Space City Weather

The Texas hurricane season is probably over

Long time readers of mine will be familiar with the date of Sept. 24th, the point at which the historical chance of a hurricane striking Texas falls very nearly to zero. Just three hurricanes have struck Texas after that date in the last 160 years, the most recent being Hurricane Jerry, in 1989. (The storm’s landfall, on Oct. 16, is the latest a hurricane has ever hit Texas. It had 85-mph winds and came ashore along Galveston Island).

I’ve waited a few days later this year to make an “end of season” post because I wanted to follow the evolution of Hurricane Matthew (which now, clearly, will not come into the Gulf of Mexico), and because the upper-atmosphere pattern still has a September feel about it. What I mean by this is that the fast-flowing jet stream in the upper levels of the atmosphere really hasn’t dug that far south yet, bringing with it strong wind currents that are hostile to hurricane formation and intensification.

This GFS model forecast for upper-level winds next Thursday morning shows that the jet stream isn’t far enough south to provide really strong upper-level winds along the Texas coast. (Weather Bell)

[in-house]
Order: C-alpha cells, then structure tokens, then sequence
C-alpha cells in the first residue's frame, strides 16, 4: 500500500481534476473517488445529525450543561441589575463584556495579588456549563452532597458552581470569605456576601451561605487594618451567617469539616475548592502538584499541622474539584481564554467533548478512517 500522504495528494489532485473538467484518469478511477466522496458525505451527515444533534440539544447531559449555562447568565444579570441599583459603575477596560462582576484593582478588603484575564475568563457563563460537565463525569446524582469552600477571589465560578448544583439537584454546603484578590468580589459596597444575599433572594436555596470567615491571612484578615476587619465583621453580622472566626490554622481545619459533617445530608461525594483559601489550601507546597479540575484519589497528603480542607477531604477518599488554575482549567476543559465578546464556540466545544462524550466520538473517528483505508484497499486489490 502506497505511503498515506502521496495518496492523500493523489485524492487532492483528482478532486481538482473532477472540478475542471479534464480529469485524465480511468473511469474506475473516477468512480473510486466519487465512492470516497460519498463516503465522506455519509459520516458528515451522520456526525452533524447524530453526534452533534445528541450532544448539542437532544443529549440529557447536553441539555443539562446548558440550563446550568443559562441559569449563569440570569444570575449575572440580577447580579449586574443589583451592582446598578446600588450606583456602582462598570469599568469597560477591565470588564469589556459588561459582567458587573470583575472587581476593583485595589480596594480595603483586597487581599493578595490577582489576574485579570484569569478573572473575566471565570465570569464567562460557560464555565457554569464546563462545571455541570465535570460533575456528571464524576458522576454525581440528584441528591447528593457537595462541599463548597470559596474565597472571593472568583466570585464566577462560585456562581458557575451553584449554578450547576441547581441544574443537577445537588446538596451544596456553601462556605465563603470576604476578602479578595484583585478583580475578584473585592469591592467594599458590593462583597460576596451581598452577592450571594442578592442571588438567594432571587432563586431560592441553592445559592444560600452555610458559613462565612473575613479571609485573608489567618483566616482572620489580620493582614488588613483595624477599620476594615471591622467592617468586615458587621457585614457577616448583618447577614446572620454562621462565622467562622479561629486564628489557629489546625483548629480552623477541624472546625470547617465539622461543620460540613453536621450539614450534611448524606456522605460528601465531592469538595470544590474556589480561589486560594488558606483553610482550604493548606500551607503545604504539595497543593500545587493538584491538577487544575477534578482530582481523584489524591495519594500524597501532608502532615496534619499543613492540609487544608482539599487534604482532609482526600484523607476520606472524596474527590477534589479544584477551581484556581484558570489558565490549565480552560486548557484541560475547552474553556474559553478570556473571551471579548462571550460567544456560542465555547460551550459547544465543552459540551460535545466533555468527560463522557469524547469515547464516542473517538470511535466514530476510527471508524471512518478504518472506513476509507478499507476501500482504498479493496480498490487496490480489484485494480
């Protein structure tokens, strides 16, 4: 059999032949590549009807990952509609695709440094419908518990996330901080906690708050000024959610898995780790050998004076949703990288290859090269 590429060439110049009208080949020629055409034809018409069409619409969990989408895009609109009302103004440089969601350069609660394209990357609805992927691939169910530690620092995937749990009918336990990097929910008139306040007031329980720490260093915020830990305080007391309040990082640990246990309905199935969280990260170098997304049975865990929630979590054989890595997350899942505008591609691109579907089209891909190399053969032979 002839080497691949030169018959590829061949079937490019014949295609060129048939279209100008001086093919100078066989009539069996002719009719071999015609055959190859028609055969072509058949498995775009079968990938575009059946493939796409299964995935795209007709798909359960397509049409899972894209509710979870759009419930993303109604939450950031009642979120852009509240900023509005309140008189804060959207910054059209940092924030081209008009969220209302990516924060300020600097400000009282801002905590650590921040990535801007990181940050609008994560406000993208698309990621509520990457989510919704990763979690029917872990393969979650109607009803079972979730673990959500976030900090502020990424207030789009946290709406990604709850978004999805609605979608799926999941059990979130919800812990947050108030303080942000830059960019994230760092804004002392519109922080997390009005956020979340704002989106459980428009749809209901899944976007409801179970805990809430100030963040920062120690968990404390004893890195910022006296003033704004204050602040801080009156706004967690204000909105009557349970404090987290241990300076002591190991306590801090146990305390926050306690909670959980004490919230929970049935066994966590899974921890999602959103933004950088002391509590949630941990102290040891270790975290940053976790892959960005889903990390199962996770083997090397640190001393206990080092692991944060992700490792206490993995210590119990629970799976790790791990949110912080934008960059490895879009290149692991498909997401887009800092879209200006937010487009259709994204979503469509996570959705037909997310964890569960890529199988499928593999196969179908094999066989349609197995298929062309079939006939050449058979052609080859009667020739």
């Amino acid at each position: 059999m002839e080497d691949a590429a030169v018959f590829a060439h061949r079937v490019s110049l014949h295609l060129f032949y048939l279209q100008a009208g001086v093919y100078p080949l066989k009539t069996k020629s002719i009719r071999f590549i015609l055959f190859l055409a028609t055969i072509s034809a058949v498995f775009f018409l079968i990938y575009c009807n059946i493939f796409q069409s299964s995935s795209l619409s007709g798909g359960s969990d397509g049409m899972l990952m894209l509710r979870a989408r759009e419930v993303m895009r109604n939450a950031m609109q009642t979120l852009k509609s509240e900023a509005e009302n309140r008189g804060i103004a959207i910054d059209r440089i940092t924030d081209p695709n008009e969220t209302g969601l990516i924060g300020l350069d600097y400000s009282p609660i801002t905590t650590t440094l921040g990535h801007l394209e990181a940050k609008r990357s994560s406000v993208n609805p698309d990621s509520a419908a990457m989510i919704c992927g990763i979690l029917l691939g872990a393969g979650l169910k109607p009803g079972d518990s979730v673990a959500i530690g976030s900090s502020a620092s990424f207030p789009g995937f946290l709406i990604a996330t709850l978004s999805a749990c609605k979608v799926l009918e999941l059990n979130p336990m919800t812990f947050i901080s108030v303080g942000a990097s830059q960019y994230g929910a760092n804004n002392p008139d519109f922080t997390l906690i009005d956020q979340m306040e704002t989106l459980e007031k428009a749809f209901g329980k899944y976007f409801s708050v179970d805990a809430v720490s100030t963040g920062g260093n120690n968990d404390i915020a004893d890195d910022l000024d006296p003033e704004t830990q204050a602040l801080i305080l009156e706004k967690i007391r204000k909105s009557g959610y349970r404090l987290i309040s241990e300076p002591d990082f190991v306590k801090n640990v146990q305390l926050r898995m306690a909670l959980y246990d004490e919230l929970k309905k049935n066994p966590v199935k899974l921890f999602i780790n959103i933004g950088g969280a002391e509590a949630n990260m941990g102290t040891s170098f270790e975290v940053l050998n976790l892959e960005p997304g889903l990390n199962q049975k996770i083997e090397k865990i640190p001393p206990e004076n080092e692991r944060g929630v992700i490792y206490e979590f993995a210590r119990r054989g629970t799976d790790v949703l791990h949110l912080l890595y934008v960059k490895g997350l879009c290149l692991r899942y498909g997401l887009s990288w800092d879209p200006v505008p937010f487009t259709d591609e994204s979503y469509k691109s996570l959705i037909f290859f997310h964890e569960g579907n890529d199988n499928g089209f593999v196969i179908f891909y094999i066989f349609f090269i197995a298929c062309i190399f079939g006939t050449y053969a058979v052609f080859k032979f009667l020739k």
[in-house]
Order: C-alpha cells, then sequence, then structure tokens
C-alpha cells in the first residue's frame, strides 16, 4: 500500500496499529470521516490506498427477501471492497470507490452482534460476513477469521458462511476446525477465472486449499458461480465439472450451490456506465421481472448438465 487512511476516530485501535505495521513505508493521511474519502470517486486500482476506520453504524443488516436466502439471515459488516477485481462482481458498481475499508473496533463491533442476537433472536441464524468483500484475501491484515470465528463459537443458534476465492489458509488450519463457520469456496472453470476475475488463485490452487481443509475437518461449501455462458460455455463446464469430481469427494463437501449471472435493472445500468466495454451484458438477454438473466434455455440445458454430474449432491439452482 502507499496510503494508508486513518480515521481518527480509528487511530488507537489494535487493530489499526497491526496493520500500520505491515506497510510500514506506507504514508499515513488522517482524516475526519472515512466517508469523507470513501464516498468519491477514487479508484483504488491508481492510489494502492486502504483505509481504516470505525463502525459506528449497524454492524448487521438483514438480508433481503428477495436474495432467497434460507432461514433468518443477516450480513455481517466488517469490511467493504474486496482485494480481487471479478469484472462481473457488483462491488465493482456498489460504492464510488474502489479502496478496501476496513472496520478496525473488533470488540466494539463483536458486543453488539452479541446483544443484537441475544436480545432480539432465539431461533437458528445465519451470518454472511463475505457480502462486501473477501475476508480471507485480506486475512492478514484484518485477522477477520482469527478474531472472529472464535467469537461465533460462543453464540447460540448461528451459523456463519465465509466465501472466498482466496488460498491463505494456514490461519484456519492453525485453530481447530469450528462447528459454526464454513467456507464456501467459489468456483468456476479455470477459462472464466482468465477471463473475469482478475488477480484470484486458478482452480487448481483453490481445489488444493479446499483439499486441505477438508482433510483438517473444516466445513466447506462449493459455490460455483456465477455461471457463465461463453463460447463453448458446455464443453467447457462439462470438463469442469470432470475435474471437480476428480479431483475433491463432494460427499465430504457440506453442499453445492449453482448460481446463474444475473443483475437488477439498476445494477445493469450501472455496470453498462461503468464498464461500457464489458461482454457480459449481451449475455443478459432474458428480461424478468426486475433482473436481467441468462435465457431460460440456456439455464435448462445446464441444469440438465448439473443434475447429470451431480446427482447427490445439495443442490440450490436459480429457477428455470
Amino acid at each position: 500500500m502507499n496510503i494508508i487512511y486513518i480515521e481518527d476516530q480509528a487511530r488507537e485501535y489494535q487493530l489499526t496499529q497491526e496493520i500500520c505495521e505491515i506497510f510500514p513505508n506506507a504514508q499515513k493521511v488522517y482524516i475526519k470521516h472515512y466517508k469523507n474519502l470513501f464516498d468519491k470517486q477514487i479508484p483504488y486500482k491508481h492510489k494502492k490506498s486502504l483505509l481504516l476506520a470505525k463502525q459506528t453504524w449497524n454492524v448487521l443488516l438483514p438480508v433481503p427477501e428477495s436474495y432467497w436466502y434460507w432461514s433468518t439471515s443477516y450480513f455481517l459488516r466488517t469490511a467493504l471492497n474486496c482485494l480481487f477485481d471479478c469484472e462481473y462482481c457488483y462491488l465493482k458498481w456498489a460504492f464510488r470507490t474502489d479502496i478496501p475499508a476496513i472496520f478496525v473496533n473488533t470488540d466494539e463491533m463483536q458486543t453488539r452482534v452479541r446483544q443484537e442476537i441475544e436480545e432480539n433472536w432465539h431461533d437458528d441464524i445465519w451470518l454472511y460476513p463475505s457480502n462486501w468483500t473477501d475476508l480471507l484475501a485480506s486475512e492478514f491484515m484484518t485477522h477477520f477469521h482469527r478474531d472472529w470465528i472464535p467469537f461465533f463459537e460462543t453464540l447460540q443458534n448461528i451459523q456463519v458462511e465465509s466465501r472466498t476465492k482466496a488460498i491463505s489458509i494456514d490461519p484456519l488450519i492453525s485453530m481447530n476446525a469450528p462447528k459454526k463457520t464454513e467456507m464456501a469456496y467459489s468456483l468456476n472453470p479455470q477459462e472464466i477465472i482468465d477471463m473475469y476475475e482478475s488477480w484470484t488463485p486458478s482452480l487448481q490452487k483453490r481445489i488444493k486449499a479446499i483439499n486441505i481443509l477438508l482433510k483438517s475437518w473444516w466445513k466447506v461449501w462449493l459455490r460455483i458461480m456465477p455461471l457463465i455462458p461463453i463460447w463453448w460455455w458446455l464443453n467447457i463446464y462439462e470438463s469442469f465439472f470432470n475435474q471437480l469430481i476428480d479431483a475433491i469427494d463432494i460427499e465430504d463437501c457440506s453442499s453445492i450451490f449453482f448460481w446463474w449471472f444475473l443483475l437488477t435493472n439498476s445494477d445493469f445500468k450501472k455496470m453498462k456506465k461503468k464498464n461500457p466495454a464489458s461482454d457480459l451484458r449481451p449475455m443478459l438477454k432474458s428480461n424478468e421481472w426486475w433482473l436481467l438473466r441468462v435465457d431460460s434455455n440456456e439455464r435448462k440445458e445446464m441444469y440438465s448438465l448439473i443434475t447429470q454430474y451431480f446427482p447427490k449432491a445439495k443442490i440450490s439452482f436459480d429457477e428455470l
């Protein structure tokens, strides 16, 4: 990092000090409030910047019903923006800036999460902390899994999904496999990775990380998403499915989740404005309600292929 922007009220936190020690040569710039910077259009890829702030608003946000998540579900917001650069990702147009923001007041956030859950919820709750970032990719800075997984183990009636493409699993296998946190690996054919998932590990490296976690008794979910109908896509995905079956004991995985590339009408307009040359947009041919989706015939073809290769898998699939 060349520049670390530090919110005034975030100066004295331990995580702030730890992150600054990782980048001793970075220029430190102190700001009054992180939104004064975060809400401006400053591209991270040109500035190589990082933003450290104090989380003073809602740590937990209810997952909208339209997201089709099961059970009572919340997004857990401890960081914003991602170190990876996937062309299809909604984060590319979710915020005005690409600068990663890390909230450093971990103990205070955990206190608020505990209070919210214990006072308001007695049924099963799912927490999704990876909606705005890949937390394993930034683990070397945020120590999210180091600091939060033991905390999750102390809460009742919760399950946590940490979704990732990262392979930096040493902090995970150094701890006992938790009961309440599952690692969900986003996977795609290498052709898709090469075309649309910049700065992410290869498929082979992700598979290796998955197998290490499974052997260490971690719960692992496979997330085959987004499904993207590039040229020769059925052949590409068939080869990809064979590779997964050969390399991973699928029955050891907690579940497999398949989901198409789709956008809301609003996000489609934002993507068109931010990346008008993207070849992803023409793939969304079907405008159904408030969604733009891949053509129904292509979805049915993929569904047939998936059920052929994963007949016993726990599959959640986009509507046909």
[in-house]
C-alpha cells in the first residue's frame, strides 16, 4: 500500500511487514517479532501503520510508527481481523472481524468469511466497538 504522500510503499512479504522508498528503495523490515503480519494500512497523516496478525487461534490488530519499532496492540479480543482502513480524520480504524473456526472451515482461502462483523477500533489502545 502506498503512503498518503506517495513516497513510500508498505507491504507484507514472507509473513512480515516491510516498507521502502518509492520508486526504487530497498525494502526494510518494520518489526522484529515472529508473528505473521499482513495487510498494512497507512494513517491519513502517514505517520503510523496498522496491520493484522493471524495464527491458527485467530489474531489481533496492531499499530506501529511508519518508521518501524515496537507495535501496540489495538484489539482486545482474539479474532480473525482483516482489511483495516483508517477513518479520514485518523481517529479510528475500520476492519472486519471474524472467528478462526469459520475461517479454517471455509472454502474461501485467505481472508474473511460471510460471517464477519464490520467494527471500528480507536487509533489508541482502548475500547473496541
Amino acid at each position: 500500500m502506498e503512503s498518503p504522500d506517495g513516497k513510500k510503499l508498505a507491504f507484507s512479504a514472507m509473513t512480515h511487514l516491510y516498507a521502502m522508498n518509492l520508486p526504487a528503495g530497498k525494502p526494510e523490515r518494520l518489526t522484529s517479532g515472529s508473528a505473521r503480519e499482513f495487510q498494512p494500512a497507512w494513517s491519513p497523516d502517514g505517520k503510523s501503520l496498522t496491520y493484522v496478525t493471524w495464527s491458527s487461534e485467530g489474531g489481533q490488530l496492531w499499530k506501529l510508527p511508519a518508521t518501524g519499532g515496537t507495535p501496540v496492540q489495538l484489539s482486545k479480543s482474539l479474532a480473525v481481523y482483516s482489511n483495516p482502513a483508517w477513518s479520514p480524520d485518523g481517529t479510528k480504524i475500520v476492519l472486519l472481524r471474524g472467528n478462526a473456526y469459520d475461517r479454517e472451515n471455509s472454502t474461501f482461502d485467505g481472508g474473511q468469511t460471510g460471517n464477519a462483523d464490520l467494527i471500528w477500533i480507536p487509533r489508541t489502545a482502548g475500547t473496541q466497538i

With that said, Houston has now received two cool fronts (the second of which is going to bring us splendid weather for this weekend), and it seems likely that at least another weak front will move into Houston next Thursday or so. Fronts are important because they tend to pick up any tropical systems in the Gulf and move them toward the east-northeast.


Given this overall pattern, and that there are no indications of tropical systems developing any time soon in the Gulf of Mexico or Caribbean Sea after Matthew moves out, I think we can safely say the Texas hurricane season is probably over. I’ll feel 100 percent confident when the jet stream moves south into Texas.